GOVERNMENT: End of a Monopoly

The U.S., which got into the synthetic-rubber business during World War II because of the natural-rubber shortages, started to get out last week. Of the 27 Government-owned synthetic rubber plants (cost: $500 million; book value: $160 million), the six biggest, heart of the Government's monopoly, were sold; contracts were ready for signing for 20 other plants. (Only one small copolymer plant, at Institute, W. Va., was not bid on.) The first buyers:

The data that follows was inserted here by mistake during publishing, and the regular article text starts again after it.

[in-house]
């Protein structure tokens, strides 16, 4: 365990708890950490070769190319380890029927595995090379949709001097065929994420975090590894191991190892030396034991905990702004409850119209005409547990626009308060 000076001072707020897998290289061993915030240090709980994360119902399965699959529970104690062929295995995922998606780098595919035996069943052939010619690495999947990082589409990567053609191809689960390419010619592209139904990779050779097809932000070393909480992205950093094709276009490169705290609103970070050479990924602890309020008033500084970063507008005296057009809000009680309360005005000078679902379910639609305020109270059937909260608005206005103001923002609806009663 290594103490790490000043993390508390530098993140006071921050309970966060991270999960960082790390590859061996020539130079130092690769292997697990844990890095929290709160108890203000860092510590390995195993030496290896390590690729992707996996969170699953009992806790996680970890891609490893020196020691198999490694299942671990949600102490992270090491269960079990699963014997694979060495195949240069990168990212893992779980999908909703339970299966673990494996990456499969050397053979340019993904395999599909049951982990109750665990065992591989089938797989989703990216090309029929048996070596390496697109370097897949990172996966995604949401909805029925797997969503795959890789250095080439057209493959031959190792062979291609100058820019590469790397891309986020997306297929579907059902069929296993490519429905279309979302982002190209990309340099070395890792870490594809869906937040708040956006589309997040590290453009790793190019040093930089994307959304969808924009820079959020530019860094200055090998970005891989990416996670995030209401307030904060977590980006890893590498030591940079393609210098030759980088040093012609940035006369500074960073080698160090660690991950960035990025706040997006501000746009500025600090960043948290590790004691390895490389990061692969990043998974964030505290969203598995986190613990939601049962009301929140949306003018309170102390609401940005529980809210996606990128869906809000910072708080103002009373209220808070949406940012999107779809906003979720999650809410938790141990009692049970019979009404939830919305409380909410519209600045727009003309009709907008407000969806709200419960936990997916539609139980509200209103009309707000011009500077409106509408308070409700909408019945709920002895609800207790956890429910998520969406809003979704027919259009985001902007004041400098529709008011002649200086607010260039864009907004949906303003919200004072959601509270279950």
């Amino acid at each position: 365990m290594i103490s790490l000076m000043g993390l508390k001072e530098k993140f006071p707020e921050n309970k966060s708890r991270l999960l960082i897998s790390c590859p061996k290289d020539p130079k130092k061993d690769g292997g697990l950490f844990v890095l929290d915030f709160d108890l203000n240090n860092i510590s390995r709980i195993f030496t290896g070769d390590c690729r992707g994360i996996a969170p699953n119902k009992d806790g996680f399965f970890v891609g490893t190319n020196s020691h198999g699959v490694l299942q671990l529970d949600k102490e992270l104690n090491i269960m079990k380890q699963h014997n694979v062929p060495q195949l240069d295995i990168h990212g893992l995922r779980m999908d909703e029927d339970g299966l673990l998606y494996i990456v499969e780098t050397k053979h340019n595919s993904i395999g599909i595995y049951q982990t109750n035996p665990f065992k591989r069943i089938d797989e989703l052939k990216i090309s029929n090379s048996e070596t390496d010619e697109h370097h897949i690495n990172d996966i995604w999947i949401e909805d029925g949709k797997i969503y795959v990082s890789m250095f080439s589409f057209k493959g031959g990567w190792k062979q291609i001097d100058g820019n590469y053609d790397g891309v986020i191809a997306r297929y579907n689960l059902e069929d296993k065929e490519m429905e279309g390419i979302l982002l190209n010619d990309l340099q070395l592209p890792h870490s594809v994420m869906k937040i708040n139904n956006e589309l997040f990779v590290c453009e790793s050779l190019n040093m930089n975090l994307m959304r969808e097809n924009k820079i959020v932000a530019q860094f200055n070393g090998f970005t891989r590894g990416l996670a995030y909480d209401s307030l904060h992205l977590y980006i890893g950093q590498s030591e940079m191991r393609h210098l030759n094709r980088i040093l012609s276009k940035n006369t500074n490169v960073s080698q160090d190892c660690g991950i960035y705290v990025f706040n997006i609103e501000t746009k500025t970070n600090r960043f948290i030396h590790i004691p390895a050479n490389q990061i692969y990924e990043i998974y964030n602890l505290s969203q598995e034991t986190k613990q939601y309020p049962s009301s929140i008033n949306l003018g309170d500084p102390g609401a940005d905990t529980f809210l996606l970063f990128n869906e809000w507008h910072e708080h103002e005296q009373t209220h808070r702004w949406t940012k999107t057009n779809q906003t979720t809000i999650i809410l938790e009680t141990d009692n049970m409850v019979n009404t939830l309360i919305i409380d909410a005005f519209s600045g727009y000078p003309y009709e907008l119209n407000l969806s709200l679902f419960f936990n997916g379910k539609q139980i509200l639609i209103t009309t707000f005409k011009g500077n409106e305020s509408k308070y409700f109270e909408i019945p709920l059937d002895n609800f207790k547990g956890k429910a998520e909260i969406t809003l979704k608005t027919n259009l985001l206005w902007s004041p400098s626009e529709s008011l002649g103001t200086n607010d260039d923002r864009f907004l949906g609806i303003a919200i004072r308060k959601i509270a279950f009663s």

¶ Goodrich-Gulf Chemicals, Inc. and Texas-U. S. Chemical Co., which jointly bought the big (197,000 tons yearly) plant at Port Neches, Texas. Each company also bought...

Want the full story?

Subscribe Now


Get TIME the way you want it

  • One Week Digital Pass — $4.99
  • Monthly Pay-As-You-Go DIGITAL ACCESS$2.99
  • One Year ALL ACCESSJust $30!   Best Deal!
    Print Magazine + Digital Edition + Subscriber-only Content on

Learn more about the benefits of being a TIME subscriber

If you are already a subscriber sign up — registration is free!